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Product Details

  • Release Date: 9/13/2005
  • Label: Ato Records
  • UPC: 880882159627
  • Catalog Number: 21596

Tracks

Disc 1
  1. 1 Alibi (4:33)
  2. 2 The One I Love (3:29)
  3. 3 Lately (4:13)
  4. 4 Nos da Cariad (4:10)
  5. 5 Slow Motion (5:00)
  6. 6 From Here You Can Almost See the Sea (3:39)
  7. 7 Ain't No Love (3:21)
  8. 8 Hospital Food (4:43)
  9. 9 Now and Always (6:45)
  10. 10 Disappearing World (7:36)
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Album Credits

Performance Credits
David Gray Primary Artist, Acoustic Guitar, Piano, Electric Guitar, Harmonium, Vocals, Melodica, Wurlitzer
Simon Clarke Baritone Saxophone
Caroline Dale Cello
Marius de Vries Synthesizer, Percussion, Autoharp, Glockenspiel, Recorder, Background Vocals
The Kick Horns Brass
Roddy Lorimer Trumpet
Robert Malone Acoustic Guitar, Percussion, Electric Bass, Electric Guitar, Double Bass
David Nolte Autoharp, Cello, Electric Guitar, Background Vocals, Melodica, Sampling
J. Neil Sidwell Trombone
Paul Spong Trumpet
Annie Whitehead Trombone
Tim Bradshaw Piano, Cello, Electric Guitar, Keyboards, Lap Steel Guitar
Nigel Black French Horn
Dave Stewart Bass Trombone
Dave Lee French Horn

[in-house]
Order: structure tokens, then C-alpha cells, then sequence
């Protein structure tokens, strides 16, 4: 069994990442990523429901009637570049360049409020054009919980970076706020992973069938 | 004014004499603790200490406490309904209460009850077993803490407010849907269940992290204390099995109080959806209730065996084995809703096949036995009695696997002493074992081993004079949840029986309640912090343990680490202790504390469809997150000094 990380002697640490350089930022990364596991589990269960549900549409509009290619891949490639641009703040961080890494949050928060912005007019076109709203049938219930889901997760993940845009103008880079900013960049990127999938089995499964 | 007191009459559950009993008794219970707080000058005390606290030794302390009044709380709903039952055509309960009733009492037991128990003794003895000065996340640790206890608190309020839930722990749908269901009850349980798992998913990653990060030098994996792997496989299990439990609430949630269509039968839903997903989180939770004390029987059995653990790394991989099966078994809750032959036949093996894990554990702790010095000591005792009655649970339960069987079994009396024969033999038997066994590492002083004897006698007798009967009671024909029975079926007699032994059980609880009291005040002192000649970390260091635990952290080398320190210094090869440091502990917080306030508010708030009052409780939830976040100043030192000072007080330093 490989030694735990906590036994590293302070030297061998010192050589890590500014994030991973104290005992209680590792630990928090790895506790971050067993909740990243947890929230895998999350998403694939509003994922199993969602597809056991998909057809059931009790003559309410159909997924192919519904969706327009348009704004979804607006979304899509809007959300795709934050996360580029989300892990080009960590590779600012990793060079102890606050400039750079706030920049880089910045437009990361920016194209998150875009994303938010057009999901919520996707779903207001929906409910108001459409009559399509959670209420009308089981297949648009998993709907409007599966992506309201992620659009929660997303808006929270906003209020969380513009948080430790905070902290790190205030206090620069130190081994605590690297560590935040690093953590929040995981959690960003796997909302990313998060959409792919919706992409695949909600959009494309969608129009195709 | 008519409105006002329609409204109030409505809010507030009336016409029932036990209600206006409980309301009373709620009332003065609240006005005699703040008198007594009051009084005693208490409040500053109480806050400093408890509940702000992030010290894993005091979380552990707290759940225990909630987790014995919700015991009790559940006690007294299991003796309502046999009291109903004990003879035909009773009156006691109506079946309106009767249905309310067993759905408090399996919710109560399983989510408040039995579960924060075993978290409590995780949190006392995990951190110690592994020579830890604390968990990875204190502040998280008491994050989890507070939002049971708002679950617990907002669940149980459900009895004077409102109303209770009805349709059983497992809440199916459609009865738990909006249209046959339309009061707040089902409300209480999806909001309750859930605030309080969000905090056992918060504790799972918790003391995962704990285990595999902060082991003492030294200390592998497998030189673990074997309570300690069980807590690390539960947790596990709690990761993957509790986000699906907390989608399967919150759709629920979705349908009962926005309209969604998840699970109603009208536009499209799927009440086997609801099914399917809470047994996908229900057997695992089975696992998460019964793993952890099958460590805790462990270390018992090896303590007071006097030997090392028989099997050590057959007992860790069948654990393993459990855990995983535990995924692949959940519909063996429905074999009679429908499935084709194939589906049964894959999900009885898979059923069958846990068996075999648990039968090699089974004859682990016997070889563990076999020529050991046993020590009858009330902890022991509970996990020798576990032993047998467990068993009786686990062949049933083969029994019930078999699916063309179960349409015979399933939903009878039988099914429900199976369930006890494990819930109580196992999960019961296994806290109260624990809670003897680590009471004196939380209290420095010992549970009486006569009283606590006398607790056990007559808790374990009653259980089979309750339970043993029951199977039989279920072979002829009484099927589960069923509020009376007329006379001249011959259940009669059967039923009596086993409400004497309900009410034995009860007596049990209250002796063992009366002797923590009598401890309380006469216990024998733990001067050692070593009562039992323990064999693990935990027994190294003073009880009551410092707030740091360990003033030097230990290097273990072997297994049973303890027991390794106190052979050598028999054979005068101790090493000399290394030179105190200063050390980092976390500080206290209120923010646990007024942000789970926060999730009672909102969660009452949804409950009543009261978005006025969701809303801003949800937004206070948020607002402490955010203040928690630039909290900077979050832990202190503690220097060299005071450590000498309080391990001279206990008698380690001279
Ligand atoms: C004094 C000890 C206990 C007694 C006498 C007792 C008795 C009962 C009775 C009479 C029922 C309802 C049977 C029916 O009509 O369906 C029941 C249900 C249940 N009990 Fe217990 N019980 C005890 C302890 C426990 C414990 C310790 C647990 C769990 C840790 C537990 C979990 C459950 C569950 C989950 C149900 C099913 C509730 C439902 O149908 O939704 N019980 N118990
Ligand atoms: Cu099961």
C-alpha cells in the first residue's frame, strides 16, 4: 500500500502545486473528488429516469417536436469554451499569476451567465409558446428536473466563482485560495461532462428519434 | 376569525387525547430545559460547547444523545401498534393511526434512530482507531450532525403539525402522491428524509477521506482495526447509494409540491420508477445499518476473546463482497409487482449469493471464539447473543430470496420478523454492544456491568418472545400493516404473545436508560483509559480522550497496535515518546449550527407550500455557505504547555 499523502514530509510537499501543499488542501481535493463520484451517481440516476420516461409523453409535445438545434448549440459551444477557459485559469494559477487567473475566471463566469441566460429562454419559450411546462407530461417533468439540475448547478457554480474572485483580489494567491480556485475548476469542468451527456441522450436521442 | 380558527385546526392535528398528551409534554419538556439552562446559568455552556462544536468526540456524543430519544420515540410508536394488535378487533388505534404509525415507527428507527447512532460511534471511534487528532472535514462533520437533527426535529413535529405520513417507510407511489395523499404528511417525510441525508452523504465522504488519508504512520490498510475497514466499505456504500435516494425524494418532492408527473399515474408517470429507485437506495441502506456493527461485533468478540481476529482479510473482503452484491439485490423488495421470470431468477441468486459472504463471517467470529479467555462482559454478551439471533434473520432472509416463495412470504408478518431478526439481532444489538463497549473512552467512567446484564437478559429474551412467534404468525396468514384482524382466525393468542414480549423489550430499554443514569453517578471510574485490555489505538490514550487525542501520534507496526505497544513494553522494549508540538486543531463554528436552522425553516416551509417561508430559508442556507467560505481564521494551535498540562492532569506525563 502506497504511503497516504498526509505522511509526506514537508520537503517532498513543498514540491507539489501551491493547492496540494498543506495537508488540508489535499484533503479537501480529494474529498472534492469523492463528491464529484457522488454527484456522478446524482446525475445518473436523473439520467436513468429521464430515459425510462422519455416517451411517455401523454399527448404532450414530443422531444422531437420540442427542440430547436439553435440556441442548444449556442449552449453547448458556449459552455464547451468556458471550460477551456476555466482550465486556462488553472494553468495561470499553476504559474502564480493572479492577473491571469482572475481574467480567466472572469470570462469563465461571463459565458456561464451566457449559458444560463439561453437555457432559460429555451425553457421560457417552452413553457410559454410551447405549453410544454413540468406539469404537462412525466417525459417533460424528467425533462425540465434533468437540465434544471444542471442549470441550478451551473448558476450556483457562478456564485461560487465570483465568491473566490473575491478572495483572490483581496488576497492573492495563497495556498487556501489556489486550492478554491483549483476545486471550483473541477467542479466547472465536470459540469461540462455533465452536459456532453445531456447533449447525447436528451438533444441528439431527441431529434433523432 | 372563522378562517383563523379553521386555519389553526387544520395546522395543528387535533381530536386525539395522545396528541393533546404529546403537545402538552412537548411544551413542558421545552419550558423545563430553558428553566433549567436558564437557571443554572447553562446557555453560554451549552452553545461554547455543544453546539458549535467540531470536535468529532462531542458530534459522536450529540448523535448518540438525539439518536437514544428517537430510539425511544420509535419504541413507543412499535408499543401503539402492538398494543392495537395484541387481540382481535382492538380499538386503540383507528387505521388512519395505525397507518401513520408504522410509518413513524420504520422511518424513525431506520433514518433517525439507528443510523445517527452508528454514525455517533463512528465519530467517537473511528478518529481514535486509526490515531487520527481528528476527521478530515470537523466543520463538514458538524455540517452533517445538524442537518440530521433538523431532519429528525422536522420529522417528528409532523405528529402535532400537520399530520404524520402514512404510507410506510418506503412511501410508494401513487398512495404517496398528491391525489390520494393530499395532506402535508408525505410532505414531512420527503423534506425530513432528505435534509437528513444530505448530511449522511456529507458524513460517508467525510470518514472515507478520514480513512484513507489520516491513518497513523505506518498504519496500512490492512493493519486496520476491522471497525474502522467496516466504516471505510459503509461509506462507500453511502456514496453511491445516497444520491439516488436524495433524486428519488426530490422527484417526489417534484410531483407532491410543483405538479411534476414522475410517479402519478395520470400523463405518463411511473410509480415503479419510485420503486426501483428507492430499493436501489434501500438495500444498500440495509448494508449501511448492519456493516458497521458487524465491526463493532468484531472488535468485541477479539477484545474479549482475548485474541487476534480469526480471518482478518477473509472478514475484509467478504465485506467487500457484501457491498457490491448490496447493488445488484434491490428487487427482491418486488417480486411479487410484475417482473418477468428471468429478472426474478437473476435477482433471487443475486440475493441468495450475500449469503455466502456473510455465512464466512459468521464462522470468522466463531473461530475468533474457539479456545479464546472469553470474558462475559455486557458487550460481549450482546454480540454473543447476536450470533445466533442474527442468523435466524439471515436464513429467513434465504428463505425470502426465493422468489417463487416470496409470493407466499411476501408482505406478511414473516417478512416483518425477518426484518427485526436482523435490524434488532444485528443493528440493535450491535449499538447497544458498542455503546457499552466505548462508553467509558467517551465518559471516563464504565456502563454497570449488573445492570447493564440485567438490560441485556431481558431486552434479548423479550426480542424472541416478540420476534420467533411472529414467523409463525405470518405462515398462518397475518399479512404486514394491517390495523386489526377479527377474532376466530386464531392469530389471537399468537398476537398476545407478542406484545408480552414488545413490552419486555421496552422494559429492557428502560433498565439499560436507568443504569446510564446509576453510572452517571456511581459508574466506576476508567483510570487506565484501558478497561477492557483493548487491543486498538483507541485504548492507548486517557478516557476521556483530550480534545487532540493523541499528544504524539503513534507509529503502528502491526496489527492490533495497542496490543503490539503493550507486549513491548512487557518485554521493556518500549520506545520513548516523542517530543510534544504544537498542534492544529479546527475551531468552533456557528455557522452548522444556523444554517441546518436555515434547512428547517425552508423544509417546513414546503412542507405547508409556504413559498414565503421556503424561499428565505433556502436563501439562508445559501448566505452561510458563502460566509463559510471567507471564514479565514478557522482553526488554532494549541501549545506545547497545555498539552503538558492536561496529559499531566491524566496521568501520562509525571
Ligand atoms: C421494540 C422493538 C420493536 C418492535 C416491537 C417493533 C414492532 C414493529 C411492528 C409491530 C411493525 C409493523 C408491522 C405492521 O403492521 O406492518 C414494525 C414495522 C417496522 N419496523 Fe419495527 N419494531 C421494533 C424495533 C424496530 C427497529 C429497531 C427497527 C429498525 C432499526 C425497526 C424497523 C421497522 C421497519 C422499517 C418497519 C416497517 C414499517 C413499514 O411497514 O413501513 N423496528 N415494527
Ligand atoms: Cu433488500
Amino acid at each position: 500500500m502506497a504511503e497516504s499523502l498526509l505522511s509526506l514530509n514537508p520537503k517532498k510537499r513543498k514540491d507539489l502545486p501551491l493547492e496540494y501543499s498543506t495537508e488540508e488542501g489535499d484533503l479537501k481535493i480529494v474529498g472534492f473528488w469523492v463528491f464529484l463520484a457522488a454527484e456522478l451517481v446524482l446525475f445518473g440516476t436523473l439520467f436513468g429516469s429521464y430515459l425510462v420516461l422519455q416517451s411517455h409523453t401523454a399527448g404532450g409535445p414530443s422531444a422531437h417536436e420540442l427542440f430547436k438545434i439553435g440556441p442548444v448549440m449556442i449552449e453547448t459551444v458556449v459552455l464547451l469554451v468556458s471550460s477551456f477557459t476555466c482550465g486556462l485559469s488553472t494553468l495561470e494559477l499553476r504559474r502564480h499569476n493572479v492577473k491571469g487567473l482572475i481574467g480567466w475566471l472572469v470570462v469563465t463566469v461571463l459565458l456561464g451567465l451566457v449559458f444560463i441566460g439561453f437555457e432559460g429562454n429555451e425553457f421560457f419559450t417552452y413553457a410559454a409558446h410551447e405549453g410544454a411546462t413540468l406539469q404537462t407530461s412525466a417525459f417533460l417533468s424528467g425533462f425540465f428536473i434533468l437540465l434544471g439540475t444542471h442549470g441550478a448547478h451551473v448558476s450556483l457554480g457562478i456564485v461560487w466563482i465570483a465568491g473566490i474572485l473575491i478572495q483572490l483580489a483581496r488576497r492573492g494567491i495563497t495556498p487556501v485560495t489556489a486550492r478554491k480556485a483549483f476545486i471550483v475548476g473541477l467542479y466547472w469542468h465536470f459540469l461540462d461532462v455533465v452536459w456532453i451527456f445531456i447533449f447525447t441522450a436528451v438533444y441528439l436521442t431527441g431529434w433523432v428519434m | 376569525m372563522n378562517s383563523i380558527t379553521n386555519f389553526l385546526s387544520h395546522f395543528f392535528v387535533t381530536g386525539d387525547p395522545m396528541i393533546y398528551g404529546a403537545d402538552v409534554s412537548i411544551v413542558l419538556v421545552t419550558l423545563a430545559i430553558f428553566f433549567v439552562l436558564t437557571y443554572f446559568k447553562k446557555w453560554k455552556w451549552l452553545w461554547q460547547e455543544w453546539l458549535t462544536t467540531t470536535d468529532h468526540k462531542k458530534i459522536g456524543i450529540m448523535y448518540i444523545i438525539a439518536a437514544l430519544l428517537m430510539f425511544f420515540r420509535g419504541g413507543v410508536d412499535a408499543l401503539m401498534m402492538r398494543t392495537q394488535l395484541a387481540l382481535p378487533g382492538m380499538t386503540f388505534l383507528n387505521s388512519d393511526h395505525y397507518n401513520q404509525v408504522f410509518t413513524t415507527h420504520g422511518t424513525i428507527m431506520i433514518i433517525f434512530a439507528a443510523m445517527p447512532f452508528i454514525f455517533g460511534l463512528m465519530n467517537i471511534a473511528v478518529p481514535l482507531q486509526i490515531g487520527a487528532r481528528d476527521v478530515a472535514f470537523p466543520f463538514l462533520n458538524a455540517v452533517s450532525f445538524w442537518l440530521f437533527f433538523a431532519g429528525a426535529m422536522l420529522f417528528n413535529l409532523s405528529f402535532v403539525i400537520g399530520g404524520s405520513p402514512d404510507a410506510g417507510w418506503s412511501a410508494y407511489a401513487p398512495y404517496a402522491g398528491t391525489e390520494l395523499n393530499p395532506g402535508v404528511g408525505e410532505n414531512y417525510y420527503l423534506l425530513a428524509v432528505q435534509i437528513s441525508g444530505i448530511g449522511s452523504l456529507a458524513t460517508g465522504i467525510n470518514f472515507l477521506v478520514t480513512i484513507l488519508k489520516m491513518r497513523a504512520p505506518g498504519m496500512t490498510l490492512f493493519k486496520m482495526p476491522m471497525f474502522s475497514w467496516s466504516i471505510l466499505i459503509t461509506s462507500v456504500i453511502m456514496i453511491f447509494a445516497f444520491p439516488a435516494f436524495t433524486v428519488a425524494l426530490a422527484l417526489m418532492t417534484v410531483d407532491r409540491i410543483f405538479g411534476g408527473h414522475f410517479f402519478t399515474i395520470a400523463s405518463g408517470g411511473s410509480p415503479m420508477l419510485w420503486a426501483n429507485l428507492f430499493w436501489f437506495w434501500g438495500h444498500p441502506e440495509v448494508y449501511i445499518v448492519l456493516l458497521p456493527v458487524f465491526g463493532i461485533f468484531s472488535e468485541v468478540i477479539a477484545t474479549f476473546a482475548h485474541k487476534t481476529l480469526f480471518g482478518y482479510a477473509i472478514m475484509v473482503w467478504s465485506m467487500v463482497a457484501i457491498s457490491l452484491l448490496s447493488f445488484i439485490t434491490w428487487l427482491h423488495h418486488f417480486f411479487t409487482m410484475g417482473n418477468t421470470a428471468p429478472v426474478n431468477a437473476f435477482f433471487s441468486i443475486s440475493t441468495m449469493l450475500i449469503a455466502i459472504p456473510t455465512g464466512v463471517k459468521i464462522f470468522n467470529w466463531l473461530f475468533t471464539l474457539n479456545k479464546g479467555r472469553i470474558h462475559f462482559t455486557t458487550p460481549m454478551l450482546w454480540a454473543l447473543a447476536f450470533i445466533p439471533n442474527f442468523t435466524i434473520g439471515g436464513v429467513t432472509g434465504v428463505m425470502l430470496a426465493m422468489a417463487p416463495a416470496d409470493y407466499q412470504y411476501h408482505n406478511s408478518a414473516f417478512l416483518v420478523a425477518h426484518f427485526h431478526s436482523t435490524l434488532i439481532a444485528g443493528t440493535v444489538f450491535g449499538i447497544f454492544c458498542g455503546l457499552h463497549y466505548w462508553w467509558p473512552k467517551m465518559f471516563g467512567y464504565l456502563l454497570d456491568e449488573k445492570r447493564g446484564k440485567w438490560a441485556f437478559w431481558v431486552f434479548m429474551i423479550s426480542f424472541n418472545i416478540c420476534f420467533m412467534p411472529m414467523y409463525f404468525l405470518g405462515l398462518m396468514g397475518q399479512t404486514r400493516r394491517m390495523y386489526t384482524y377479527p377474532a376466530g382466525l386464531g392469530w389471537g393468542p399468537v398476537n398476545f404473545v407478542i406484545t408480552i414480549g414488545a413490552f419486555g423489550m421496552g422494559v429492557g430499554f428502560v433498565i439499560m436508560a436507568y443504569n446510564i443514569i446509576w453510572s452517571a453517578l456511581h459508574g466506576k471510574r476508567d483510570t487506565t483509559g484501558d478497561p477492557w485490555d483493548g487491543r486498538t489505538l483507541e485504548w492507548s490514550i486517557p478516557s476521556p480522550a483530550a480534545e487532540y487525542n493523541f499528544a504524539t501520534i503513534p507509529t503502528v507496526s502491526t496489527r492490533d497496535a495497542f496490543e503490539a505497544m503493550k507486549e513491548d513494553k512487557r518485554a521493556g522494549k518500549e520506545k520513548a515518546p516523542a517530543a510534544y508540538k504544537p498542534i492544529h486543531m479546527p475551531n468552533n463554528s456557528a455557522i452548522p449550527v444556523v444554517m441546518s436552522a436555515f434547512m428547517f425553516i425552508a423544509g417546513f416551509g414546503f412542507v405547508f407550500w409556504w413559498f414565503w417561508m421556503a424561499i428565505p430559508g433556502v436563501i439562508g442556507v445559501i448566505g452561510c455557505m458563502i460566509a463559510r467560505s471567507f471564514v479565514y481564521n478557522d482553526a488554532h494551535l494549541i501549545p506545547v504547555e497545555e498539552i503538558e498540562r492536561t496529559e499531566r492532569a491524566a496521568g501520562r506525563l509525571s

Natalie Mendoza Background Vocals
Frank Ricotta Orchestral Percussion
Tim Jones French Horn
Michael Thompson French Horn
Technical Credits
Simon Clarke Assistant Arranger
Marius de Vries Producer, Horn Arrangements, String Arrangements, Orchestral Arrangements
David Gray Composer, Producer
Bob Ludwig Mastering
David Nolte Orchestral Arrangements
Gavyn Wright Orchestra Leader
Chris Elliott Orchestral Arrangements
Tim Bradshaw String Arrangements
Alexis Smith Programming
Iestyn Polson Programming, Producer, Engineer
McClune Producer
Jason Boshoff Programming
Joanna Thornhill Cover Photo
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Customer Reviews

Average Rating 4.5
( 5 )
Rating Distribution

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(3)

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(2)

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Sort by: Showing all of 5 Customer Reviews
  • Anonymous

    Posted October 1, 2010

    Enjoy all the songs on an albumn

    My adult kids introduced me to David Gray a few years ago but I never actually purchased a cd until Life in Slow Motion. I was instantly impressed by his expressive lyrics and his music-each song has something magical about them that compells you to hum them and play them over and over. This is going to be a grammy winner for sure.

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  • Anonymous

    Posted May 17, 2009

    No text was provided for this review.

  • Anonymous

    Posted November 22, 2009

    No text was provided for this review.

  • Anonymous

    Posted May 5, 2010

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  • Anonymous

    Posted November 9, 2008

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Sort by: Showing all of 5 Customer Reviews